Amazon and data measurement firm Nielsen have sealed a three-year deal for measuring the ratings of Prime Video’s "Thursday Night Football” (TNF). Nielsen said this would be the first time the firm will include a streaming service and its livestreaming program in its National TV measurement service. The firm will begin measuring next Thursday, August 25, during the "Thursday Night Football" preseason game, when the San Francisco 49ers face off against the Houston Texans.
Nielsen will measure viewership of the game, along with the pregame and post-game shows on Prime Video and Twitch. It will also measure out-of-home viewing and the viewers watching in teams' local markets via over-the-air stations. Out-of-home viewing refers to bars, restaurants, hotels, etc.
“TNF” will be measured and processed like all other NFL games using Nielsen’s panel, the company said. The same metrics will be reported across all other national networks, Nielsen added.
Numerous major media companies have disapproved of Nielsen's ability to accurately measure streaming services. For instance, Netflix is notorious for not cooperating with outside rating services like Nielsen and prefers to report viewing numbers on its own, making it hard for Nielsen to be accurate. The company has also struggled to adjust to the streaming era, where people watch from portable devices, like laptops, phones and tablets.
After being accused of underreporting viewers during the pandemic, the Media Rating Council took away Nielsen's National TV rating accreditation last year. However, the company is confident that the deal with Amazon will reinforce “Nielsen's ability to measure customers' changing viewing behaviors and how content owners are distributing programming.”
"Nielsen is the long-time leader in the measurement space, providing gold-standard currency to the media industry, and we're thrilled that Amazon recognizes that and is working with us to bring a streaming service into our National TV measurement for the first time ever," said Deirdre Thomas, managing director, US Audience Measurement Product Sales, Nielsen, in a statement. "We are committed to delivering comparable, comprehensive measurement of all audiences across all platforms, and this agreement to measure TNF viewership is a testament to that commitment."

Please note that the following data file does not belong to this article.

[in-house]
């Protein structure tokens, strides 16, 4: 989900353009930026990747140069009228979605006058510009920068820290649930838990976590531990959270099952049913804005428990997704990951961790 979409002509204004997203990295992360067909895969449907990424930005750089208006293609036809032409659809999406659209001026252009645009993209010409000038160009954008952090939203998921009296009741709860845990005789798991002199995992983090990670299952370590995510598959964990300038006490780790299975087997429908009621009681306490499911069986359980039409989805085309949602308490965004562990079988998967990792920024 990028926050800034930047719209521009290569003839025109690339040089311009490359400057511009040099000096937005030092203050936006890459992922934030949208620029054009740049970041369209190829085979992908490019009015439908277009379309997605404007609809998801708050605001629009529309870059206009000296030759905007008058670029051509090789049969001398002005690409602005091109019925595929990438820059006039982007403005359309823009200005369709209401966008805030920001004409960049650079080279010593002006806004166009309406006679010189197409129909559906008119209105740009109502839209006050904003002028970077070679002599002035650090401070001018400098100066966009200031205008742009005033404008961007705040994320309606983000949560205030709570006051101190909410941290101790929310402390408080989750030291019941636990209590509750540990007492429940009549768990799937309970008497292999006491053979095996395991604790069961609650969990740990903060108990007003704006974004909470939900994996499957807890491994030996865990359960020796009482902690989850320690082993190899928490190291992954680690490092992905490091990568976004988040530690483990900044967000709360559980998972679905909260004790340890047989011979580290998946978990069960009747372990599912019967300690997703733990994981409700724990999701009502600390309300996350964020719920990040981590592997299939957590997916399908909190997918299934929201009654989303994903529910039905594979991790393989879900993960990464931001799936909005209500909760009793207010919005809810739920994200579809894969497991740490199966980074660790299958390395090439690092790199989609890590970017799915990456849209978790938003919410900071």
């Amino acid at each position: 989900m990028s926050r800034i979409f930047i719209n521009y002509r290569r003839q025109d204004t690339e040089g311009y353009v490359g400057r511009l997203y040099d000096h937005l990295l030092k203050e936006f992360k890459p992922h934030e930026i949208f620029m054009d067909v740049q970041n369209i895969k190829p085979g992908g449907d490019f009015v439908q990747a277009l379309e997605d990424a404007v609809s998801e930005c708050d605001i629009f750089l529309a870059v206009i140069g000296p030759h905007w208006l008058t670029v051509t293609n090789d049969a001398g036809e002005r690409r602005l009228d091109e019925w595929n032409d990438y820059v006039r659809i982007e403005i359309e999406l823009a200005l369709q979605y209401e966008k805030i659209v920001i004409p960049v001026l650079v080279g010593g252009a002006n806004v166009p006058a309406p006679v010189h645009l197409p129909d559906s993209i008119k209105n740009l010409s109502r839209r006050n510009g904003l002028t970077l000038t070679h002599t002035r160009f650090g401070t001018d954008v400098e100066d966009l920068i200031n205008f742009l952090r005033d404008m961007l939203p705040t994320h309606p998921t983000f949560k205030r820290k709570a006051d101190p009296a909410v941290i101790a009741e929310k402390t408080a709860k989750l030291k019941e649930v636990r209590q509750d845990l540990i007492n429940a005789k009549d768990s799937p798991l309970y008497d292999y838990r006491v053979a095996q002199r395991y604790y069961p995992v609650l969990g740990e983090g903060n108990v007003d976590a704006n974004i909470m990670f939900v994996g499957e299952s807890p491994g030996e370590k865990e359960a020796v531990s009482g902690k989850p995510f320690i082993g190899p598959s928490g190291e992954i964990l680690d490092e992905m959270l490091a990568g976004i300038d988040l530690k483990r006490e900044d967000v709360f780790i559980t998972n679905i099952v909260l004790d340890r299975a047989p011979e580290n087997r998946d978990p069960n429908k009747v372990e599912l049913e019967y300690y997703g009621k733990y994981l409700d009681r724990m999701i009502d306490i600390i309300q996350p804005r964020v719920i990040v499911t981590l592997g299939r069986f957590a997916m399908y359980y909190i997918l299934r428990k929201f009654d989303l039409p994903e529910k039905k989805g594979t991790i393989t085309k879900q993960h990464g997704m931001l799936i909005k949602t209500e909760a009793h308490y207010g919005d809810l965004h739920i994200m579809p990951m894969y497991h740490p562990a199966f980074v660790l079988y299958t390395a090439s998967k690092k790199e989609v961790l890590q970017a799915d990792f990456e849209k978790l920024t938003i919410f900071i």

Amazon claims the deal will benefit its company as well since the measurements can provide advertisers with direct comparisons across their media investments.
Srishti Gupta, director of Media Measurement, Amazon Ads, said, “Advertisers will have access to metrics from Amazon that will provide actionable insights to understand brand awareness, engagement, and sales. This powerful combination of first and third-party measurement is something only Amazon can provide."
Also, it's possible Nielsen’s “Thursday Night Football” measurement can offer an idea of how many Amazon Prime Video domestic subscribers the retail giant has since it doesn’t report that specific number. Prime itself has more than 200 million members, but consumers can pay for Prime Video separately if they choose. Protocol recently reported data from JustWatch, stating that Amazon Prime Video makes up 20% of the U.S. streaming market.
According to The Wall Street Journal, media buyers said that Amazon had told advertisers it projects an average audience of 12.6 million viewers a game. This is less than last season when an average 16.4 million viewers watched "Thursday Night Football" across Prime Video, Fox and the NFL Network. In total, more than 80 million households own Amazon devices, per market research company Consumer Intelligence Research Partners.
Last year, Amazon settled a deal with the National Football League, winning rights to “Thursday Night Football” for 11 seasons. The agreement makes the games exclusive to Amazon; previously, the games were also available on Fox and the NFL Network. The 15-game “TNF” regular season begins on September 15 when the Los Angeles Chargers play the Kansas City Chiefs. There will be 29 of the NFL's 32 clubs appearing on “TNF” this year.
Broadcasters Al Michaels and Kirk Herbstreit will provide commentary on the live-action games, while former NFL quarterback Ryan Fitzpatrick, All-Pro cornerback Richard Sherman and Pro Football Hall of Famer Tony Gonzalez are the analysts for pregame, halftime and postgame coverage. The shows will be hosted by sports anchor Charissa Thompson.
The streaming service also plans to offer an alternative feed hosted by Dude Perfect, a sports and comedy group popular for trick shots and stunts.
Amazon recently added a dedicated sports tab that helps subscribers easily find live sports, replays, highlights and more.